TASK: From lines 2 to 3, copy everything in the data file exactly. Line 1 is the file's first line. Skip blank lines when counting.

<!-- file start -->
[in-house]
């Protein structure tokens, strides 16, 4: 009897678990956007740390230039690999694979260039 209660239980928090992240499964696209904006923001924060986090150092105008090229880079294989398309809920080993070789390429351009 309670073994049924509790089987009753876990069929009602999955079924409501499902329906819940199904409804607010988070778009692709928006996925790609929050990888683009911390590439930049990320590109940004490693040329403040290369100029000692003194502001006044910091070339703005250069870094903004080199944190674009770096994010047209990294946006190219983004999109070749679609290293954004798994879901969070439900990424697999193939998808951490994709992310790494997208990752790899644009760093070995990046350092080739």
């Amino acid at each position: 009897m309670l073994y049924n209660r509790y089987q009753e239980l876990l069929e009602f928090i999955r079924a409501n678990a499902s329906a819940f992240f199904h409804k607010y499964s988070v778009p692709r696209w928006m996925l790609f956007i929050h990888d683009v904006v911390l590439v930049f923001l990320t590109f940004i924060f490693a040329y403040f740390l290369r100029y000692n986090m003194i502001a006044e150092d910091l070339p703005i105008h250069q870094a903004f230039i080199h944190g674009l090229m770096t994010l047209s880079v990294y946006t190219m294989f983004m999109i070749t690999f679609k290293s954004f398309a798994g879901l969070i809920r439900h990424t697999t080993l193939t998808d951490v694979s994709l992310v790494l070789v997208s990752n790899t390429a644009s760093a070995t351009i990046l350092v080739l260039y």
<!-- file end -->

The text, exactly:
């Protein structure tokens, strides 16, 4: 009897678990956007740390230039690999694979260039 209660239980928090992240499964696209904006923001924060986090150092105008090229880079294989398309809920080993070789390429351009 309670073994049924509790089987009753876990069929009602999955079924409501499902329906819940199904409804607010988070778009692709928006996925790609929050990888683009911390590439930049990320590109940004490693040329403040290369100029000692003194502001006044910091070339703005250069870094903004080199944190674009770096994010047209990294946006190219983004999109070749679609290293954004798994879901969070439900990424697999193939998808951490994709992310790494997208990752790899644009760093070995990046350092080739």
């Amino acid at each position: 009897m309670l073994y049924n209660r509790y089987q009753e239980l876990l069929e009602f928090i999955r079924a409501n678990a499902s329906a819940f992240f199904h409804k607010y499964s988070v778009p692709r696209w928006m996925l790609f956007i929050h990888d683009v904006v911390l590439v930049f923001l990320t590109f940004i924060f490693a040329y403040f740390l290369r100029y000692n986090m003194i502001a006044e150092d910091l070339p703005i105008h250069q870094a903004f230039i080199h944190g674009l090229m770096t994010l047209s880079v990294y946006t190219m294989f983004m999109i070749t690999f679609k290293s954004f398309a798994g879901l969070i809920r439900h990424t697999t080993l193939t998808d951490v694979s994709l992310v790494l070789v997208s990752n790899t390429a644009s760093a070995t351009i990046l350092v080739l260039y």